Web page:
Virtual seminar: Dr. Timothy Christensen - New York University
Topic: Robust Forecasting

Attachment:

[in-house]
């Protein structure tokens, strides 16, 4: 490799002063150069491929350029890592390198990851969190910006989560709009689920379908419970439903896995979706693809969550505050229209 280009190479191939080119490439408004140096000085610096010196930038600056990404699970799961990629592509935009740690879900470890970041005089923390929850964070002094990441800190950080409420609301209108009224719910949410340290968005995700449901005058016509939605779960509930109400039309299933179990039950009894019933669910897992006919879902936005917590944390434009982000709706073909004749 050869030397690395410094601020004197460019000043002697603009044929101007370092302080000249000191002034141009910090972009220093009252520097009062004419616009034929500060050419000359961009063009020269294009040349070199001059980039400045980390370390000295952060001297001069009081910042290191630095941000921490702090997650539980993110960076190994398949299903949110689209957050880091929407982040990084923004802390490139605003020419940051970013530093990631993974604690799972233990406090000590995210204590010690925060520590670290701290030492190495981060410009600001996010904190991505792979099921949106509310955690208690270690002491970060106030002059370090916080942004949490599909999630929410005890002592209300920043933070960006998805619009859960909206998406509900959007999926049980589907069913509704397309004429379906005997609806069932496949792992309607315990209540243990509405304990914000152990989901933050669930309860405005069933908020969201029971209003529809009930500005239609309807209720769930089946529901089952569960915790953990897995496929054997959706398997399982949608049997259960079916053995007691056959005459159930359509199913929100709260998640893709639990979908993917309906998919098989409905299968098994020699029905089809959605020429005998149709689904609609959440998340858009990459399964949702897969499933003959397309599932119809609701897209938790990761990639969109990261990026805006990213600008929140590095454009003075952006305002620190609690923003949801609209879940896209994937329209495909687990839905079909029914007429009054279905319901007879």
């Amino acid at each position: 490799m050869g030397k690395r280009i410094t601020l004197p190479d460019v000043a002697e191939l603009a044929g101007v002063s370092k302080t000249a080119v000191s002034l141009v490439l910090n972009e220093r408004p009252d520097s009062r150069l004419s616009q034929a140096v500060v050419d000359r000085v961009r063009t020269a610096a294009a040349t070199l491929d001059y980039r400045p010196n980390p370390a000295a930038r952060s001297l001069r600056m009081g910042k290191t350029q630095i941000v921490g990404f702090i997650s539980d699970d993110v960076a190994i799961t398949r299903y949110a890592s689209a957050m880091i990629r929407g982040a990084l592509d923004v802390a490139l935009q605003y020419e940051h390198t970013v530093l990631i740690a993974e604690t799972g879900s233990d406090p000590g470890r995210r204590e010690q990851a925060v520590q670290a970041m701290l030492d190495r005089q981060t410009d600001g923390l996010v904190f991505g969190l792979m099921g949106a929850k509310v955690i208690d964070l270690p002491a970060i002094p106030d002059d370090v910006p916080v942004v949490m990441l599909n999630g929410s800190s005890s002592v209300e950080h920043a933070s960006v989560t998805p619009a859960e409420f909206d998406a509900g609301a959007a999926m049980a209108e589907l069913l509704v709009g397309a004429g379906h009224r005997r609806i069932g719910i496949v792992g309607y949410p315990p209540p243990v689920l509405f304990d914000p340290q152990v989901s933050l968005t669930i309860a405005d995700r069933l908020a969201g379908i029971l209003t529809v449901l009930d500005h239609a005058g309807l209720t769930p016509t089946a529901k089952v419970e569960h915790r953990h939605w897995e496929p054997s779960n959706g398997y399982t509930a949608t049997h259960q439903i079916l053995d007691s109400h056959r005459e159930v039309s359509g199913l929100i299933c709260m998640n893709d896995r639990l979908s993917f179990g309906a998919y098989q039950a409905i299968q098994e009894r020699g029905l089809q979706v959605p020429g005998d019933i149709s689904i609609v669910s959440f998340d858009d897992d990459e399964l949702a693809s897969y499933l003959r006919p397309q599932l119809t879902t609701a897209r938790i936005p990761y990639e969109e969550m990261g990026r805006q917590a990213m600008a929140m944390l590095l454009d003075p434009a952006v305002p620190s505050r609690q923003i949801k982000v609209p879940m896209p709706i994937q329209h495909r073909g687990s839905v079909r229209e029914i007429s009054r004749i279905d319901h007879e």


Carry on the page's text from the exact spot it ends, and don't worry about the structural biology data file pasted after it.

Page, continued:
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Abstract: We use a decision-theoretic framework to study the problem of forecasting discrete outcomes when the forecaster is unable to discriminate among a set of plausible forecast distributions because of partial identification or concerns about model misspecification or structural breaks. We derive “robust” forecasts which minimize maximum risk or regret over the set of forecast distributions. We show that for a large class of models including semiparametric panel data models for dynamic discrete choice, the robust forecasts depend in a natural way on a small number of convex optimization problems which can be simplified using duality methods. Finally, we derive “efficient robust” forecasts to deal with the problem of first having to estimate the set of forecast distributions and develop a suitable asymptotic efficiency theory. Forecasts obtained by replacing nuisance parameters that characterize the set of forecast distributions with efficient first-stage estimators can be strictly dominated by our efficient robust forecasts.
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